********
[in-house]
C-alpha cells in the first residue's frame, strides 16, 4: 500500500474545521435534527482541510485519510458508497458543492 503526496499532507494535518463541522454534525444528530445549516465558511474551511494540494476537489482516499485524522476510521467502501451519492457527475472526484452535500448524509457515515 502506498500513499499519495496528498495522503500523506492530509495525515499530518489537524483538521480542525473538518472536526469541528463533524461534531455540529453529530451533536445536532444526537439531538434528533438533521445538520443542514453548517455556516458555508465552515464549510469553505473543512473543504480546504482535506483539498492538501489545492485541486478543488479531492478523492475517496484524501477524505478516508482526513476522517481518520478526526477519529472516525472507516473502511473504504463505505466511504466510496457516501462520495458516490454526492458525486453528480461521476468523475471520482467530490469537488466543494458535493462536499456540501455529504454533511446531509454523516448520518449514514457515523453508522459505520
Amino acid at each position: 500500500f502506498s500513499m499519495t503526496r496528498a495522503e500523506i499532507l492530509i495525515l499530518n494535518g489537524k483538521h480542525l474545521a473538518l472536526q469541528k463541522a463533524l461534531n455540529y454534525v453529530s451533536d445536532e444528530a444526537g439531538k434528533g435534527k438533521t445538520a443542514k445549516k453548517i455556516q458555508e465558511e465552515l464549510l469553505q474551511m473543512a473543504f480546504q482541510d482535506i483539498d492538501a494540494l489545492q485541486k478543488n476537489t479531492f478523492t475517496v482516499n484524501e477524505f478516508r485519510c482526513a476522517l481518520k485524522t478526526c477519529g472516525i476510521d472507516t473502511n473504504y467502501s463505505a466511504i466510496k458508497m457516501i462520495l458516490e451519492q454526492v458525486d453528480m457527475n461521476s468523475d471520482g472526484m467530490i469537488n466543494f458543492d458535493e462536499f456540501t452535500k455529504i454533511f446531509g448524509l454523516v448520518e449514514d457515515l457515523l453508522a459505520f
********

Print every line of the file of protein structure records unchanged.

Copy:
[in-house]
C-alpha cells in the first residue's frame, strides 16, 4: 500500500474545521435534527482541510485519510458508497458543492 503526496499532507494535518463541522454534525444528530445549516465558511474551511494540494476537489482516499485524522476510521467502501451519492457527475472526484452535500448524509457515515 502506498500513499499519495496528498495522503500523506492530509495525515499530518489537524483538521480542525473538518472536526469541528463533524461534531455540529453529530451533536445536532444526537439531538434528533438533521445538520443542514453548517455556516458555508465552515464549510469553505473543512473543504480546504482535506483539498492538501489545492485541486478543488479531492478523492475517496484524501477524505478516508482526513476522517481518520478526526477519529472516525472507516473502511473504504463505505466511504466510496457516501462520495458516490454526492458525486453528480461521476468523475471520482467530490469537488466543494458535493462536499456540501455529504454533511446531509454523516448520518449514514457515523453508522459505520
Amino acid at each position: 500500500f502506498s500513499m499519495t503526496r496528498a495522503e500523506i499532507l492530509i495525515l499530518n494535518g489537524k483538521h480542525l474545521a473538518l472536526q469541528k463541522a463533524l461534531n455540529y454534525v453529530s451533536d445536532e444528530a444526537g439531538k434528533g435534527k438533521t445538520a443542514k445549516k453548517i455556516q458555508e465558511e465552515l464549510l469553505q474551511m473543512a473543504f480546504q482541510d482535506i483539498d492538501a494540494l489545492q485541486k478543488n476537489t479531492f478523492t475517496v482516499n484524501e477524505f478516508r485519510c482526513a476522517l481518520k485524522t478526526c477519529g472516525i476510521d472507516t473502511n473504504y467502501s463505505a466511504i466510496k458508497m457516501i462520495l458516490e451519492q454526492v458525486d453528480m457527475n461521476s468523475d471520482g472526484m467530490i469537488n466543494f458543492d458535493e462536499f456540501t452535500k455529504i454533511f446531509g448524509l454523516v448520518e449514514d457515515l457515523l453508522a459505520f